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Millions hope for lottery win to fund retirement

Over-50s workers are taking a gamble on their future plans, with the majority failing to actively save for retirement and 13% hoping for a lottery win to fund their lifestyle. Just one in five over-50s workers are seriously saving for retirement, according to research by Aviva, with a significant number relying on external factors to finance their later life. Which? looks at how prepared over-50s are for retirement and what steps you should take to safeguard your future income.

Over-50s gamble on retirement

Over 2 million workers over 50 are yet to put a retirement plan[1] in place, the research from Aviva found.

Around 42% of over-50s workers have not started to calculate how much they need to save to afford a comfortable retirement and 41% are unaware of how much they will actually need. Just 22% of over-50s workers say they have started to take their pension savings seriously. Instead, individuals are relying on external factors which are out of their control to bankroll their retirement.

Around 24% of workers hoped an inheritance would fund their twilight years. Worryingly, a staggering 1.3 million over-50s workers (13%) are depending on a lottery win to retire comfortably.

A quarter of workers over 50 are relying on making a profit from downsizing to a smaller home or relocating to a different area. The average amount of equity already or expected to be released from a property is GBP57,140, Aviva found – making the family home one of the biggest assets most people own.

But this strategy leaves workers at the mercy of the housing market, where prices can stagnate or even fall. Despite data from the Office for National Statistics (ONS) indicating that over half of adults in the UK are confident their retirement income will give them the standard of living they hope for, Aviva’s research raises alarm.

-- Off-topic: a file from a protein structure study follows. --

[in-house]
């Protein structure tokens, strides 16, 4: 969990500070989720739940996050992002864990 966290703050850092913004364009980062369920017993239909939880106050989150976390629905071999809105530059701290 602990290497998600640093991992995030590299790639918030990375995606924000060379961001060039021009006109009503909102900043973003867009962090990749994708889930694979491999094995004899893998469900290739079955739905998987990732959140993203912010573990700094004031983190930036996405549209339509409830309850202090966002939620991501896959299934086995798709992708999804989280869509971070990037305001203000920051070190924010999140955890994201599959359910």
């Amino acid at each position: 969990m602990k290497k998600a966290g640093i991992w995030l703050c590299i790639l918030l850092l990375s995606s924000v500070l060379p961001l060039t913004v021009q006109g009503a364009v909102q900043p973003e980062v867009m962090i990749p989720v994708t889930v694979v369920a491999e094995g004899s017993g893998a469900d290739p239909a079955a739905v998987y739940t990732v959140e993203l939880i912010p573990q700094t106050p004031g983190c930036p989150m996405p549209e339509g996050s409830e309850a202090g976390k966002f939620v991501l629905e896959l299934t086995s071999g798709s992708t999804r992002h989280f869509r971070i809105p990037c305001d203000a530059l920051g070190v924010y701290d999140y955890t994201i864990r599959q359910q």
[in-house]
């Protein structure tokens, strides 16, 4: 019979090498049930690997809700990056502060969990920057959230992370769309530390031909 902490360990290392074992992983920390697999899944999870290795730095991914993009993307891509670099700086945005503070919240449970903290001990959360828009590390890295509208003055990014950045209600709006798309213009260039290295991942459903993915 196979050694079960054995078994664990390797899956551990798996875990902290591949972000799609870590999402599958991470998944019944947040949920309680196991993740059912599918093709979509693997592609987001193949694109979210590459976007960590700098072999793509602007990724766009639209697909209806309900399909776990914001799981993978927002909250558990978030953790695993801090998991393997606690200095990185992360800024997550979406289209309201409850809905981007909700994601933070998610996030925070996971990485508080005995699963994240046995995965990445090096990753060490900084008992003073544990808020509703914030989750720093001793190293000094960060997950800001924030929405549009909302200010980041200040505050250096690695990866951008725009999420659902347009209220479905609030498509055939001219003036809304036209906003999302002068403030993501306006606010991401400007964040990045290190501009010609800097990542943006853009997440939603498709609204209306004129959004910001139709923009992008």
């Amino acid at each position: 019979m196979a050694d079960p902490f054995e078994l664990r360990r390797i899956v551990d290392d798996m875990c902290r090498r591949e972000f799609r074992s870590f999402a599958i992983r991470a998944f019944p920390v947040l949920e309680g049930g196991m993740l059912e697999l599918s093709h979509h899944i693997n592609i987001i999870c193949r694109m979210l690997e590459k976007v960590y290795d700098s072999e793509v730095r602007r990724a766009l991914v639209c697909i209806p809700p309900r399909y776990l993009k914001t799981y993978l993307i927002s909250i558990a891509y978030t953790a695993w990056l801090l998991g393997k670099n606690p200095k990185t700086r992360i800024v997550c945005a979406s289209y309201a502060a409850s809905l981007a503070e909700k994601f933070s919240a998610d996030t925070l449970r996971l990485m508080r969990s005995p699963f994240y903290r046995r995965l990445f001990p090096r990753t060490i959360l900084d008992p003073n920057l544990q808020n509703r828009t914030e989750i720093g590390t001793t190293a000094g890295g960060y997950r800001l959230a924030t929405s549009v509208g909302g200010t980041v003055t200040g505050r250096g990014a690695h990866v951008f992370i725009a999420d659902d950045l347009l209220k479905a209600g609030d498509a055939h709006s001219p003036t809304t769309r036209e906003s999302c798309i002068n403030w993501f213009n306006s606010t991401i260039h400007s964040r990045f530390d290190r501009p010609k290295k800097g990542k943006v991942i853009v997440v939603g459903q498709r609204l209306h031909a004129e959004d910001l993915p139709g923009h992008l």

What are over-50s spending on?

For workers in the UK, income levels tend to peak at the age of 51, Aviva found. This is broadly supported by data from the ONS, showing employees now aged 65 hit their peak earning potential at the age of 53.

Just over a third of older workers (34%) began to save up more during this period of peak earnings, while 12% have started a private pension scheme and another 12% plan to contribute more to an existing workplace pension. But a large proportion are giving priority to other financial demands. One fifth (21%) of over-50s workers say that they intend to spend on big one-off purchases such as a new kitchen, car or building an extension, while around 20% put spending on everyday living and enjoying themselves first.

For some workers, this could be less a choice than a necessity – one in three older workers reported being unable to save after paying for everyday living costs.

With CPI inflation rising to a five year high, more than half (54%) of over-50s workers agree that the rising cost of living poses the biggest threat to their standard of living within the next five years.

The gender savings gap

Women were found to be less likely to prioritise saving over other financial demands. Roughly 27% of female workers over 50 are yet to have taken a serious approach to pension saving compared to 19% of men. Almost half of female workers have not calculated how much they need for retired life, compared to 36% of men.

Scottish Widows’ annual Women Retirement Report also found that women are less likely to be saving adequately. On average women were found to have saved GBP64,000 for retirement compared to GBP125,000 for men. Key reasons for the difference include salaries for women not meeting the minimum auto-enrolment contribution threshold and being disproportionately affected by loss through divorce.

How do I kick start my retirement planning?

While saving for retirement can seem daunting, starting early and planning well are both key.

Aviva found that those who were prepared to face retirement had begun planning in their 30s and 40s.

Our interactive guide on retirement savings outlines what you need to do to make a savings plan that works.